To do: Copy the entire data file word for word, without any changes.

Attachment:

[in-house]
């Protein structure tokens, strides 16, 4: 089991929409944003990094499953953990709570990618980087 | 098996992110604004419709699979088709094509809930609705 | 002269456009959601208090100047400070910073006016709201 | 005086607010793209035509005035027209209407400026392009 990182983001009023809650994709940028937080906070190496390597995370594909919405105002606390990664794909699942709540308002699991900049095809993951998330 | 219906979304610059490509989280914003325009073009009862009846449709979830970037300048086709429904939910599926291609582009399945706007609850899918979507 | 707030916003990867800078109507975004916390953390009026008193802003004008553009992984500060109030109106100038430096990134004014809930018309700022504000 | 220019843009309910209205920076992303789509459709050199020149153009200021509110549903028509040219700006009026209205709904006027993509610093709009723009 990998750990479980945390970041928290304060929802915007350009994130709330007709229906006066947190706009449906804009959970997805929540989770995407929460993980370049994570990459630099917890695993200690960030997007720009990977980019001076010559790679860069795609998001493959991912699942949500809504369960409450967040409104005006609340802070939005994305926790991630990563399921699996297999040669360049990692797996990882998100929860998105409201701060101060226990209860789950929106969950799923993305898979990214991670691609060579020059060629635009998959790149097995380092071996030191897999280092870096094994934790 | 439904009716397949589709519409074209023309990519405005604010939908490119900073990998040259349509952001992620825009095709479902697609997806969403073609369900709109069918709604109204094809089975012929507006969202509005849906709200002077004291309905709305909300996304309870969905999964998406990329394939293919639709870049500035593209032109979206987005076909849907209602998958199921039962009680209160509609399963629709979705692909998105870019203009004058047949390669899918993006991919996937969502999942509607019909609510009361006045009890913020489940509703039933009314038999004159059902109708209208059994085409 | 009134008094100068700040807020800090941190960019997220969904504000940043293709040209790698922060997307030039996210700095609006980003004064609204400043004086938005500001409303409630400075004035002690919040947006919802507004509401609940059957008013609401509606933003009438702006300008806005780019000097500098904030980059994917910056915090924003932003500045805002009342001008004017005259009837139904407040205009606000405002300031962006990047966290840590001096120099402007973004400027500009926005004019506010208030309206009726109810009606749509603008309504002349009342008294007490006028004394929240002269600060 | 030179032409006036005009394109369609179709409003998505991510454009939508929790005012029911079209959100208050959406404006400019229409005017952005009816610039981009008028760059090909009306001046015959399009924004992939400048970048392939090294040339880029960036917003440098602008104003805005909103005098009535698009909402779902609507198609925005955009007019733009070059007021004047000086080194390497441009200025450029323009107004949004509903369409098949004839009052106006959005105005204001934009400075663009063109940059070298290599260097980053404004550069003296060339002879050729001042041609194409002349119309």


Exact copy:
[in-house]
């Protein structure tokens, strides 16, 4: 089991929409944003990094499953953990709570990618980087 | 098996992110604004419709699979088709094509809930609705 | 002269456009959601208090100047400070910073006016709201 | 005086607010793209035509005035027209209407400026392009 990182983001009023809650994709940028937080906070190496390597995370594909919405105002606390990664794909699942709540308002699991900049095809993951998330 | 219906979304610059490509989280914003325009073009009862009846449709979830970037300048086709429904939910599926291609582009399945706007609850899918979507 | 707030916003990867800078109507975004916390953390009026008193802003004008553009992984500060109030109106100038430096990134004014809930018309700022504000 | 220019843009309910209205920076992303789509459709050199020149153009200021509110549903028509040219700006009026209205709904006027993509610093709009723009 990998750990479980945390970041928290304060929802915007350009994130709330007709229906006066947190706009449906804009959970997805929540989770995407929460993980370049994570990459630099917890695993200690960030997007720009990977980019001076010559790679860069795609998001493959991912699942949500809504369960409450967040409104005006609340802070939005994305926790991630990563399921699996297999040669360049990692797996990882998100929860998105409201701060101060226990209860789950929106969950799923993305898979990214991670691609060579020059060629635009998959790149097995380092071996030191897999280092870096094994934790 | 439904009716397949589709519409074209023309990519405005604010939908490119900073990998040259349509952001992620825009095709479902697609997806969403073609369900709109069918709604109204094809089975012929507006969202509005849906709200002077004291309905709305909300996304309870969905999964998406990329394939293919639709870049500035593209032109979206987005076909849907209602998958199921039962009680209160509609399963629709979705692909998105870019203009004058047949390669899918993006991919996937969502999942509607019909609510009361006045009890913020489940509703039933009314038999004159059902109708209208059994085409 | 009134008094100068700040807020800090941190960019997220969904504000940043293709040209790698922060997307030039996210700095609006980003004064609204400043004086938005500001409303409630400075004035002690919040947006919802507004509401609940059957008013609401509606933003009438702006300008806005780019000097500098904030980059994917910056915090924003932003500045805002009342001008004017005259009837139904407040205009606000405002300031962006990047966290840590001096120099402007973004400027500009926005004019506010208030309206009726109810009606749509603008309504002349009342008294007490006028004394929240002269600060 | 030179032409006036005009394109369609179709409003998505991510454009939508929790005012029911079209959100208050959406404006400019229409005017952005009816610039981009008028760059090909009306001046015959399009924004992939400048970048392939090294040339880029960036917003440098602008104003805005909103005098009535698009909402779902609507198609925005955009007019733009070059007021004047000086080194390497441009200025450029323009107004949004509903369409098949004839009052106006959005105005204001934009400075663009063109940059070298290599260097980053404004550069003296060339002879050729001042041609194409002349119309």